Responding to the Blair Institute report, CAGE called it “an academically flawed attempt to remould Islamic belief and silence Muslim voices that challenge repressive state policies,” and dismissed the former prime minister as “commonly known for being funded by despots.”

CAGE research director Asim Qureshi said: “It’s unsurprising, considering Tony Blair’s penchant for misinformation that his organization would use seriously flawed methodology in order to draw false conclusions.”

Islamic Human Rights Commission (IHRC) has held consultative status with the United Nations Department of Economic and Social Affairs since 2007. However it has also been described as “a radical Islamist organisation that uses the language of human rights to promote an extremist agenda including the adoption of sharia law” and “neo-Khomeinist.” 

The Muslim Public Affairs Committee UK encourages tactical voting in elections to dislodge members of parliament who support policies which it considers not be in Muslims’ interest. In 2005, the MPACUK targeted Lorna Fitzsimmons, a Labour MP for Rochdale, a town in north-west England with a large Muslim population, printing leaflets that claimed she had done nothing to help the Palestinian cause because she was Jewish. She is not and the group later apologized.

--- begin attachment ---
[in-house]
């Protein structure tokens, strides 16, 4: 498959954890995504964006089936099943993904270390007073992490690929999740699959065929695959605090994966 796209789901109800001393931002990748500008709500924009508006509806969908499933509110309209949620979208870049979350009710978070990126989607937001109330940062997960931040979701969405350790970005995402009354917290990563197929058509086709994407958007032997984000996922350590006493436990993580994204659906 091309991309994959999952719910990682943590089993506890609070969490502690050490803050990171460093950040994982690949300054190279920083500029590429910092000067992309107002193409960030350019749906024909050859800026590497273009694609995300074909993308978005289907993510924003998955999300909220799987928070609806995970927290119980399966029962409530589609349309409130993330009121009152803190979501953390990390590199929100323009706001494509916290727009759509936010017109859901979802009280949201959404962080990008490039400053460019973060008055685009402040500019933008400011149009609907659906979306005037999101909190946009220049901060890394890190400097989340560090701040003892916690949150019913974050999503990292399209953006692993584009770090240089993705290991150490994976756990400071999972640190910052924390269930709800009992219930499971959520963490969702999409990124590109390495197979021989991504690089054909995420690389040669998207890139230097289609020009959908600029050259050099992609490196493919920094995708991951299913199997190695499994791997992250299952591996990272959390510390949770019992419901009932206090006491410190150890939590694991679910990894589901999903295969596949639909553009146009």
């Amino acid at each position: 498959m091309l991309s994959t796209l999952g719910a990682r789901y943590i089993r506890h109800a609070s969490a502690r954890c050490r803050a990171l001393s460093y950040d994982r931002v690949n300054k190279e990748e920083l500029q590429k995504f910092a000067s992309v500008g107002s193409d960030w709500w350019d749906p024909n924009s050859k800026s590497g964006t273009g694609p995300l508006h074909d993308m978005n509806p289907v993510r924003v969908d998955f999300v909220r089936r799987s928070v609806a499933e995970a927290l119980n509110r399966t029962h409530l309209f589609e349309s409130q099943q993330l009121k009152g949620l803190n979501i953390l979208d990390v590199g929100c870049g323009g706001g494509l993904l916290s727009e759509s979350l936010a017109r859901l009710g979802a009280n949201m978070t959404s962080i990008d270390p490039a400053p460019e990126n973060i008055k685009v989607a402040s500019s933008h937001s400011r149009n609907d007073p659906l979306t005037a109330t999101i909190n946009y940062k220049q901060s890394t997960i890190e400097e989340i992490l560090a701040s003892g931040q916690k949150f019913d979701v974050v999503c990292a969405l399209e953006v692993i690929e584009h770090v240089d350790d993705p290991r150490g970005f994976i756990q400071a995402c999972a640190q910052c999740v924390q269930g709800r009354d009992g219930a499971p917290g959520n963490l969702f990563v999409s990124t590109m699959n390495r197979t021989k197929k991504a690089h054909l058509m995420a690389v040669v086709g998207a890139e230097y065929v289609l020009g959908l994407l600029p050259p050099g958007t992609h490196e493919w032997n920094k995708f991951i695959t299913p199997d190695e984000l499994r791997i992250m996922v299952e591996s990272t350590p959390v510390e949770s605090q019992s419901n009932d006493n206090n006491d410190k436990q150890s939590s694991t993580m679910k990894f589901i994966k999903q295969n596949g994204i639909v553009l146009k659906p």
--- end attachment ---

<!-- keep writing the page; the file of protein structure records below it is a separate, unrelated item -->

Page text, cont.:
Former home secretary Jack Straw, whose parliamentary seat in Blackburn also has a large Muslim population, called the group “egregious” after it campaigned for Muslims to oust him. 

Azmina Siddique, policy adviser at the Tony Blair Institute, said: “The groups studied in this report don’t represent what most British Muslims think…This isn’t about violent extremism but about sowing division. This ‘us versus them’ rhetoric is becomingly increasingly visible across our society, including from the far right. Policymakers and civil society must start to challenge rhetoric that falls into this grey space between activism and extremism so that we can tackle the increasingly toxic climate that is feeding into extremism.”

Arab News asked the three other UK groups to comment on the report but none of them responded.